STRUCTURE OF THE NEURON
The structure of the neuron (see Figure 5.2), the func-tional unit of the nervous system, varies from site to site. Typically, a neuron has a cell body/soma, or perikaryon, with a nucleus and cytoplasm, alongwith the organelles normally found in a cell. The prominent rough endoplasmic reticulum is known as Nissl bodies. However, most neurons do not have acentriole and lose the ability to multiply.Nuclei are clusters of cell bodies of neurons in the CNS (excep-tion, basal ganglia). These clusters in the PNS are known as ganglia.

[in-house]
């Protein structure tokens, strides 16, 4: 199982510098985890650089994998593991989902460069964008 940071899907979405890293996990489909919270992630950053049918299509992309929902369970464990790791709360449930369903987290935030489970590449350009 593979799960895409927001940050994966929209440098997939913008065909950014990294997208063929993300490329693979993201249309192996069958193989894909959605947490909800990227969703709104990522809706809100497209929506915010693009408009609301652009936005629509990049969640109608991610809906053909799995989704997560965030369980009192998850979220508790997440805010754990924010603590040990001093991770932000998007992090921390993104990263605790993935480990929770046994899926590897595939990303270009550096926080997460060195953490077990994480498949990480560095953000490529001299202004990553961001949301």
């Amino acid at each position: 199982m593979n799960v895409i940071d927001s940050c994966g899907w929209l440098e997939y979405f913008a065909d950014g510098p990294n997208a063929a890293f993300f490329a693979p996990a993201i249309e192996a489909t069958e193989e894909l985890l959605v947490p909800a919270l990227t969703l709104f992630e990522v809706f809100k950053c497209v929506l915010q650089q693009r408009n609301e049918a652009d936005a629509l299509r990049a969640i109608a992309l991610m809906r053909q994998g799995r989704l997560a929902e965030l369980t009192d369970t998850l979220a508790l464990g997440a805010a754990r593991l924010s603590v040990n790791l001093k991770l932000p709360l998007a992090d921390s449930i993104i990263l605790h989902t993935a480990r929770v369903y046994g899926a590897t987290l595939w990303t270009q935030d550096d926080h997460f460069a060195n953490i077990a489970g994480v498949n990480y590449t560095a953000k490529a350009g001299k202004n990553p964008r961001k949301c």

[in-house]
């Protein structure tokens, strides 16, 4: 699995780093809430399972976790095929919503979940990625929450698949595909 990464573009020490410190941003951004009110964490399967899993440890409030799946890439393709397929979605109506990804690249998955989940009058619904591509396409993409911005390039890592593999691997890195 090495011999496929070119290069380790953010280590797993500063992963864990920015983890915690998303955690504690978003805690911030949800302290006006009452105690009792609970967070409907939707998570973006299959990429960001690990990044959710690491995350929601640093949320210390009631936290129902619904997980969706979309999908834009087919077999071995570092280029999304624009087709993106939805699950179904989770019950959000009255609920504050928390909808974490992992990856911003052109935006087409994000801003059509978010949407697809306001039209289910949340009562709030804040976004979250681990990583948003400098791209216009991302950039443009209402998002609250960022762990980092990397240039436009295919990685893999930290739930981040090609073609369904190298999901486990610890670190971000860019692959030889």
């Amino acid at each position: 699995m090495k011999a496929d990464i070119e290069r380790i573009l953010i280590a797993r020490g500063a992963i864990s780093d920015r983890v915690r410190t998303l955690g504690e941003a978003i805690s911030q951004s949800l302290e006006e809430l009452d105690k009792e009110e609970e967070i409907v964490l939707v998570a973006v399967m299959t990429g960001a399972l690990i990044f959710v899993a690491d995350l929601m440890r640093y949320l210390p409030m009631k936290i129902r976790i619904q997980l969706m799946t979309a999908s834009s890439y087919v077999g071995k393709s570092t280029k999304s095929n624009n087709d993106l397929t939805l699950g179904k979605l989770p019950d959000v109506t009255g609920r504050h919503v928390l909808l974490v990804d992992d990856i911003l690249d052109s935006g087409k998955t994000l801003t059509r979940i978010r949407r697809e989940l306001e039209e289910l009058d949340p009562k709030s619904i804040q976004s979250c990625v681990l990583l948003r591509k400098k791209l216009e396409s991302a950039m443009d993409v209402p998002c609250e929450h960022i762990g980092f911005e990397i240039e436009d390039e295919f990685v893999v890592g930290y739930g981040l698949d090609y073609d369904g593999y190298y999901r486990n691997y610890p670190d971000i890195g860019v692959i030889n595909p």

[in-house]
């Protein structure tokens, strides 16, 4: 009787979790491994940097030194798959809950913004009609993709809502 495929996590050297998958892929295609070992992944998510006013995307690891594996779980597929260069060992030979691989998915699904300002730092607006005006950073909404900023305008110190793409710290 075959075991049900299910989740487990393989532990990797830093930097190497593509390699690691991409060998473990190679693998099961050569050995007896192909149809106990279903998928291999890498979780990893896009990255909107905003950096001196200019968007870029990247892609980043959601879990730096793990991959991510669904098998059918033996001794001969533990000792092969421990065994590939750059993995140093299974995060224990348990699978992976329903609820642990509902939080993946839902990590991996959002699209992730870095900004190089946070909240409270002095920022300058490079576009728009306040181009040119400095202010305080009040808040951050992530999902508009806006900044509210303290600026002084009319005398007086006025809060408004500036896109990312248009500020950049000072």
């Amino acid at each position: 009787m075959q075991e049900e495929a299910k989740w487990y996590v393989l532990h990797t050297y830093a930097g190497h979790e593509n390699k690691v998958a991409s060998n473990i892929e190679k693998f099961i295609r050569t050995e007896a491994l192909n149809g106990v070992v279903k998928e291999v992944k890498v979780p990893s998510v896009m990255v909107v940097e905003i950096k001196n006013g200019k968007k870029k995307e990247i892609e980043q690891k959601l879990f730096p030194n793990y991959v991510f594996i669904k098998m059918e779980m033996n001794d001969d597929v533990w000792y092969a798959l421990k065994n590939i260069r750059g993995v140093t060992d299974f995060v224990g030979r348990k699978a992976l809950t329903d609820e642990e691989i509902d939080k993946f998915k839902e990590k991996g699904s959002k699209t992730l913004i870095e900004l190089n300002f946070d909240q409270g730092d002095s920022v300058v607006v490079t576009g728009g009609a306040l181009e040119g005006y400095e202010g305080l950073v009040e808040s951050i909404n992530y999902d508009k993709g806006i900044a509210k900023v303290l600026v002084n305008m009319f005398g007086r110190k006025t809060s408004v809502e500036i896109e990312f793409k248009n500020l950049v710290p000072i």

Many processes lead off from the soma. The axon is long and helps conduct impulses away from the cell body. The axon may have many branches, known as collaterals. The collaterals help the cell commu-nicate with more than one neuron. The dendrites are highly branched processes from the cell body that take impulses to the soma. The presence of numerous dendrites enables many neurons to have an effect on one cell.
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